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To mortal want and labour born,
And more than mortal woe!
Incarnate Word! by every grief,
By each temptation tried,
Who liv'd to yield our ills relief,
And to redeem us, died!
If gaily cloth'd and proudly fed,
In dang'rous wealth we dwell;
Remind us of thy manger bed,
And lowly cottage cell!
If, prest by poverty severe,
In envious want we pine,
Oh, may thy Spirit whisper near,
How poor a lot was thine!
Through fickle fortune's various scene
From sin preserve us free!
Like us thou hast a mourner been,
May we rejoice with Thee!
THE STRANGER'S FUNERAL.
FAR from his home beyond the wave,
The stranger sicken'd and he died;
No tears were shed around his grave,
And there no friend with sorrow sigh'd.
They plac'd him in the lowly tomb;
They laid the mould upon his breast;
Yet never thought an hour would come
To wring an absent parent's breast.
Though now the mournful task is done,
And o'er his bed the night-winds sigh;
Afar, a mother hails her son,
And thinks she sees his sparkling eye!
She thinks, (and hope believes the tale,
For who could say it was untrue?)
When some auspicious fav'ring gale,
Will waft him from his long adieu.
Oh! could that sun which saw his shroud
Afar, the mournful tale declare,
Then Hope would sink behind a cloud,
A dreary cloud of dark Despair.
They laid him in the lonely grave,
Unnoticed there he softly sleeps ;
Nor will he hear from o'er the wave,
That sorrow-while a Mother weeps.
But why! oh why should sorrow's tear,
E'er wring a weeping Mother's breast?
For he who died, though lonely here,
Is happy, and for aye at rest.
And though no parent saw him die,
Nor friendly hand his eyelid clos'd;
One friend beheld him from the sky,
And on his bosom he repos'd.
It matters not, what distant clime,
Receives the body's mould'ring clay; For it shall rise when Death and Time, No more will triumph o'er decay,
THESE emmets, how little they are in our eyes! We tread them to dust, and a troop of them dies,
Without our regard or concern :
Yet as wise as we are, if we went to their school, There's many a sluggard, and many a fool,
Some lessons of wisdom might learn.
They don't wear their time out in sleeping or play, But gather up corn in a sun-shiny day,
And for winter they lay up their stores.
They manage their work in such regular forms, One would think they foresaw all the frosts and the storms,
And so brought their food within doors.
But I have less sense than a poor creeping ant,
If I take not due care for the things I shall want,
Nor provide against dangers in time:
When death or old age shall stare in my face,
What a wretch shall I be in the end of my days,
If I trifle away all their prime!
Now, now, while my beauty and strength are in
Let me think what will serve me when sickness
And pray that my sins be forgiv'n:
Let me read in good books, and believe and obey,"
That, when death turns me out of this cottage of
I may dwell in a palace in heaven.
How poor! how rich! how abject! how august!
How complicate! how wonderful is Man!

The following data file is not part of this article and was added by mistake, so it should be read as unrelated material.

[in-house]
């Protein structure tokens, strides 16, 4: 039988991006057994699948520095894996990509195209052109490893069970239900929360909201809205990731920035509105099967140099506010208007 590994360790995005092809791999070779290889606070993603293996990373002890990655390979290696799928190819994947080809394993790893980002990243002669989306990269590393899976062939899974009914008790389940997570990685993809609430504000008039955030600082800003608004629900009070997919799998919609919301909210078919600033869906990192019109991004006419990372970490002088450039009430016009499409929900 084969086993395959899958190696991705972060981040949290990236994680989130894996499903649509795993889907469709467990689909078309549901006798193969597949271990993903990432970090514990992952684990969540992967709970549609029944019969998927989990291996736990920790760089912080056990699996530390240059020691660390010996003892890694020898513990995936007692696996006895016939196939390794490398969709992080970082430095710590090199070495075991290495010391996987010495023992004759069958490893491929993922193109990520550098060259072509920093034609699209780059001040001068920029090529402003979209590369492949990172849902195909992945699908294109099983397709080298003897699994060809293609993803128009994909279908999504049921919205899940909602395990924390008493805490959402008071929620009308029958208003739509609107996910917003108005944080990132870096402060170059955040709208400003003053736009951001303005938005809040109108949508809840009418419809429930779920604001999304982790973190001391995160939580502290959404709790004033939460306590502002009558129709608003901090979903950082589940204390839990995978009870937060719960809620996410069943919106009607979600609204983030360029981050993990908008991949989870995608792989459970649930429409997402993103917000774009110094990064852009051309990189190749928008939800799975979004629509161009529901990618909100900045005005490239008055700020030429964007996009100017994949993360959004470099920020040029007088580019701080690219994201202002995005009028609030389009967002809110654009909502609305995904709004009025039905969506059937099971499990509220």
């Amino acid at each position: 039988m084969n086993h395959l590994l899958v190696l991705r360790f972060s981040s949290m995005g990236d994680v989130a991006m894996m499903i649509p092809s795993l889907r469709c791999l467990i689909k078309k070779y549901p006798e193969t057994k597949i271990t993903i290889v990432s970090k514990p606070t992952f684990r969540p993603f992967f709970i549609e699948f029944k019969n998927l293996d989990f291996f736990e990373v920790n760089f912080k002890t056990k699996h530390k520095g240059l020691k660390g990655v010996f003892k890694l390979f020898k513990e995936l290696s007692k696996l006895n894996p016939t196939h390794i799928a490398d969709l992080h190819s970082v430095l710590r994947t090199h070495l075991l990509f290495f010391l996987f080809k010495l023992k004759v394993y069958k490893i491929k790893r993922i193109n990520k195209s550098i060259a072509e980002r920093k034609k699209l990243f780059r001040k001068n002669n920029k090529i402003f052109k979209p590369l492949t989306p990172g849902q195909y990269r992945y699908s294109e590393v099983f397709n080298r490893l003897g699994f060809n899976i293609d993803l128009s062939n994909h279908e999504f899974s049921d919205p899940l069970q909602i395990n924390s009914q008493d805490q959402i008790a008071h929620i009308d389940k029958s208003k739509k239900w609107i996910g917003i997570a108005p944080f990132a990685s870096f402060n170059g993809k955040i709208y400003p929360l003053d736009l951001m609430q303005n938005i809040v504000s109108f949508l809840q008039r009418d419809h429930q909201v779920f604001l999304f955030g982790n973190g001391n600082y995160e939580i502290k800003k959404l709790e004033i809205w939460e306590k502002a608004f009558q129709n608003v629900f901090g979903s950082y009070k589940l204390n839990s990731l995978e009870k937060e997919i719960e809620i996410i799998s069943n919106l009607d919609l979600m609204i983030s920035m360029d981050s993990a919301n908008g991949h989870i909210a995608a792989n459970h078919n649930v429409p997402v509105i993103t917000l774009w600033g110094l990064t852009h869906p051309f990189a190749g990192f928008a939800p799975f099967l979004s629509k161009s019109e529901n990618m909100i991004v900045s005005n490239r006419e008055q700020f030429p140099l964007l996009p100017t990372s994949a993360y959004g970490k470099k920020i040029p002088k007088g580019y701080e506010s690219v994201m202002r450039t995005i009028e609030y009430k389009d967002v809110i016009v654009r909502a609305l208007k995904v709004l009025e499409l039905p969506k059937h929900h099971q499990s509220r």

How passing wonder he who made him such !
Who centred in our make such strange extremes !
From different natures marvellously mixt.
Connexion exquisite of distant worlds!
Distinguish'd link in being's endless chain!
Midway from nothing to the Deity!
A beam ethereal sullied, and absorb'd!
Tho' sullied, and dishonor'd, still divine!
Dim miniature of greatness absolute !
An heir of glory! a frail child of dust!
Helpless immortal! insect infinite!
A worm! a god! I tremble at myself;
And in myself am lost! at home a stranger,
Thought wanders up and down, surpris'd, aghast,
And wond'ring at her own; how reason reels!
O what a miracle to man is man!
Triumphantly distress'd, what joy, what dread!
Alternately transported and alarm'd!
What can preserve my life, or what destroy?
An angel's arm can't snatch me from the grave;
Legions of angels can't confine me there.
A HYMN TO CHRIST JESUS, THE ETERNAL
WHERE shall the tribes of Adam find
The sovereign good to fill the mind?
Ye sons of moral wisdom, show
The spring whence living waters flow.
Say, will the stoic's flinty heart
Melt, and this cordial juice impart ?
Could Plato find these blissful streams,
Amongst his raptures and his dreams?
In vain I ask; for nature's power
Extends but to this mortal hour;
'Twas but a poor relief she gave
Against the terrors of the grave.
Jesus, our kinsman, and our God,
Array'd in Majesty and blood,
Thou art our life; our souls in thee
Possess a full felicity.
All our immortal hopes are laid
In thee, our surety, and our head;
Thy cross, thy cradle, and thy throne,
Are big with glories yet unknown.
Let Atheists scoff, and Jews blaspheme
The Eternal Life, and Jesus' name;
A word of his Almighty breath
Dooms the rebellious world to death.
But let my soul for ever lic
Beneath the blessings of thine eye;
'Tis heaven on earth, 'tis heaven above,
To see thy face, to taste thy love.
THE COMPLAINT OF NATURE.
FEW are the days, and full of woe,
O man of woman born!
Thy doom is written, 'Dust thou art,
And shalt to dust return.'
Determin'd are the days that fly
Successive o'er thy head;
The number'd hour is on the wing,
That lays thee with the dead.
Alas! the little day of life
Is shorter than a span;
Yet black with thousand hidden ills
To miserable man.
Gay is thy morning; flattering hope
Thy sprightly step attends;
But soon the tempest howls behind,
And the dark night descends.